Acoustic Vs. Electric Violin
Traditional violins are often called acoustic violins because the word acoustic is associated with instruments that do not have electrical amplification. Acoustic violins have been around since the 1500’s. And although they are not exactly identical to violins as we know them today, they have more or less maintained the same shape and form as they did centuries ago.
It was in the 17th Century that the violin made its mark in the world of music when Archangelo Corelli serenaded everyone with his wonderful playing of his own compositions. Later on, famous violin makers such as Antonio Stradivari and Jean-Baptiste Vauillaume put the violin on an even higher level with their innovative and artistic designs.
Acoustic violins are constructed out of mainly two kinds of wood. These are maple and spruce. Spruce is used for the top of the violin because of its lightness, giving the violin that wonderful resonance. The best acoustic violins are those that are made from wood cut from two hundred year old trees specifically from Bavaria. After they are cut, the wood has to be aged for around five years, or even twenty-five years for an even better sound.
Meanwhile, for its back and sides, acoustic violins are made from ample wood, because it has just the right density. The maple wood also gives the violin the durability it needs. The importance of choosing the right type of wood for its construction is essential for acoustic violins because this will determine the quality of the sound that the instrument will produce. Different types, thicknesses and cuts of wood will produce different vibrations which translates to a certain kind of sound.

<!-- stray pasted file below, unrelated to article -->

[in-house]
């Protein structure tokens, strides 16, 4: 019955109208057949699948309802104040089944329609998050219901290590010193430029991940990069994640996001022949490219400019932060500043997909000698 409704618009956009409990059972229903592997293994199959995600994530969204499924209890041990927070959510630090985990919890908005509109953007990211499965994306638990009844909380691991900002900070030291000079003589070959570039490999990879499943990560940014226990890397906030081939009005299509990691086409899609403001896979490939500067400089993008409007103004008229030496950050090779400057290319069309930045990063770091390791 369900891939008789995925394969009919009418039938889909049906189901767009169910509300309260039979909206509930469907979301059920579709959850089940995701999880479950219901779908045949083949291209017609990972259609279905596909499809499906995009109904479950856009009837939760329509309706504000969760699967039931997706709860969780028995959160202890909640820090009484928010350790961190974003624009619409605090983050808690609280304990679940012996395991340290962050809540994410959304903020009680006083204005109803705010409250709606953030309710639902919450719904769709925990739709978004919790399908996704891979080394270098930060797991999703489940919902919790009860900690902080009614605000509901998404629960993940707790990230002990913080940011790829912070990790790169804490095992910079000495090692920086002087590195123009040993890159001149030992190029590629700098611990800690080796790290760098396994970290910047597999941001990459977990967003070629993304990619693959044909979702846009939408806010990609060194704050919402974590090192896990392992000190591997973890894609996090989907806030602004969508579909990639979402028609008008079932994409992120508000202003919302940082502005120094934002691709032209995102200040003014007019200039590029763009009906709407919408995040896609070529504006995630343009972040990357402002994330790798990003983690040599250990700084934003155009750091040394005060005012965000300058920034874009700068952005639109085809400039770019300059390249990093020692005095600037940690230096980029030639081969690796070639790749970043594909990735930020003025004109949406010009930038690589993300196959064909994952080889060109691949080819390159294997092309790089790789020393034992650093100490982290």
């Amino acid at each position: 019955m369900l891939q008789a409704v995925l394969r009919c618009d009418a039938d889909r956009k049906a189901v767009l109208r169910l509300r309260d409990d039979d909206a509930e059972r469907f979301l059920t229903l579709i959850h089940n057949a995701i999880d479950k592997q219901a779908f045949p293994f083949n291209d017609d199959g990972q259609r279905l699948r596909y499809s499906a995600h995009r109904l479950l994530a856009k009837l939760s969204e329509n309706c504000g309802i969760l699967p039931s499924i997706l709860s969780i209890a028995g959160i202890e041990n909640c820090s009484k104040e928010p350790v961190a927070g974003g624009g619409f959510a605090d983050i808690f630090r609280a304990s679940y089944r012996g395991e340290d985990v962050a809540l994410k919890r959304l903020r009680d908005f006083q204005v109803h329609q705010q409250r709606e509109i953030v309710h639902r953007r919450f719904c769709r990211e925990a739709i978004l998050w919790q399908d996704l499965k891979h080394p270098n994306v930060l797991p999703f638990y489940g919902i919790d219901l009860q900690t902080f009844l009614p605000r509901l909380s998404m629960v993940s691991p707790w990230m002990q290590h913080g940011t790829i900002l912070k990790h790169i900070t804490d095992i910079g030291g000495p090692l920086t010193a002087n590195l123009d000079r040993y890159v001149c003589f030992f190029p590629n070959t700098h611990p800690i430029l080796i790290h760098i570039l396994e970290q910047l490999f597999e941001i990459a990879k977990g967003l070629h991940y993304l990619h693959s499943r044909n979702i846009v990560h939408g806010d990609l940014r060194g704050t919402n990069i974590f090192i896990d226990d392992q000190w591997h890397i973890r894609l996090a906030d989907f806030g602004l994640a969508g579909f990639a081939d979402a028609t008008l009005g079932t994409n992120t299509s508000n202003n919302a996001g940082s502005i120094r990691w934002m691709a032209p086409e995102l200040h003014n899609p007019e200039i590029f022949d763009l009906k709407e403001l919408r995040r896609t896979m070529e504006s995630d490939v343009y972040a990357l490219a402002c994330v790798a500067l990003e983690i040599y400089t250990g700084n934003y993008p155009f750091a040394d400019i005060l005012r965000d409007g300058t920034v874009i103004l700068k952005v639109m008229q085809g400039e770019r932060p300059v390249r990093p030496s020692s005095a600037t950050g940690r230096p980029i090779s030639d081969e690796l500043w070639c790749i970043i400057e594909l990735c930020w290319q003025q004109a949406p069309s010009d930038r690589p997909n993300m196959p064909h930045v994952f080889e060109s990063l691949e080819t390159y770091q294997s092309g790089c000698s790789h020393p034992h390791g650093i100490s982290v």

Meanwhile, electric violins rely on a built-in electrical pick up to give the violin a more modern or “electronic” sound. Electric violins are not all that new, and in fact have been in existence since the Jazz Age in the early twenties. Today, the electric violin is preferred by musicians who want to create a more pop or rock and roll sound.
The construction of an electric violin is different from that of an acoustic violin, because today, electric violins have solid bodies, as opposed to the hollow body form that is used for acoustic violins. Solid body electric violins are made from glass, carbon or Kevlar. However, there are still some electric violins that have hollow bodies, where pickups or piezoelectric bridges are attached to the fingerboards so that there will be no feedback or interference with the amplifiers, despite its hollow form.
There are also electric violins that are made from semi-hollow designs, where the chamber remains hollow but is sealed. This combination makes it possible for the electric violin to have the sound of a traditional or acoustic violin, while removing the feedback that the hollowness of the body often produces.
Some electric violins have the ability to sound like acoustic violins when they are not plugged in, and transform to a totally different-sounding instrument when plugged and used as an electric violin. These violins are known as electro-acoustic violins and are quite popular as well.